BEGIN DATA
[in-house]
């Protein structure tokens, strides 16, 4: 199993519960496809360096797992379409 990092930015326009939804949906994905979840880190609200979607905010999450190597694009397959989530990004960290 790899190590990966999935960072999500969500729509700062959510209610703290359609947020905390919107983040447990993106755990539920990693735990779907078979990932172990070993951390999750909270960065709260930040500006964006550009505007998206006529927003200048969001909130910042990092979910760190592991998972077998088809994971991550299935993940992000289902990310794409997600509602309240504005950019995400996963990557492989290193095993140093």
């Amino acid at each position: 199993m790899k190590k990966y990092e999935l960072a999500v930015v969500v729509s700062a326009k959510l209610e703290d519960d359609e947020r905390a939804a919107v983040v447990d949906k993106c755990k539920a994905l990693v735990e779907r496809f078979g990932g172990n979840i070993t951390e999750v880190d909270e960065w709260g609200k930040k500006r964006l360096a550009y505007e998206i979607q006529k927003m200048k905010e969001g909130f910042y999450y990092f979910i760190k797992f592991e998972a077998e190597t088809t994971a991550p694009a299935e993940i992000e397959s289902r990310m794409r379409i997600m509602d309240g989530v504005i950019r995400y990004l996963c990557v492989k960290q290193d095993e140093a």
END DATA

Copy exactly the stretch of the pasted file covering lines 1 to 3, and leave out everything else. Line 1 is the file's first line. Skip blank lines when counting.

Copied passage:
[in-house]
């Protein structure tokens, strides 16, 4: 199993519960496809360096797992379409 990092930015326009939804949906994905979840880190609200979607905010999450190597694009397959989530990004960290 790899190590990966999935960072999500969500729509700062959510209610703290359609947020905390919107983040447990993106755990539920990693735990779907078979990932172990070993951390999750909270960065709260930040500006964006550009505007998206006529927003200048969001909130910042990092979910760190592991998972077998088809994971991550299935993940992000289902990310794409997600509602309240504005950019995400996963990557492989290193095993140093």
């Amino acid at each position: 199993m790899k190590k990966y990092e999935l960072a999500v930015v969500v729509s700062a326009k959510l209610e703290d519960d359609e947020r905390a939804a919107v983040v447990d949906k993106c755990k539920a994905l990693v735990e779907r496809f078979g990932g172990n979840i070993t951390e999750v880190d909270e960065w709260g609200k930040k500006r964006l360096a550009y505007e998206i979607q006529k927003m200048k905010e969001g909130f910042y999450y990092f979910i760190k797992f592991e998972a077998e190597t088809t994971a991550p694009a299935e993940i992000e397959s289902r990310m794409r379409i997600m509602d309240g989530v504005i950019r995400y990004l996963c990557v492989k960290q290193d095993e140093a």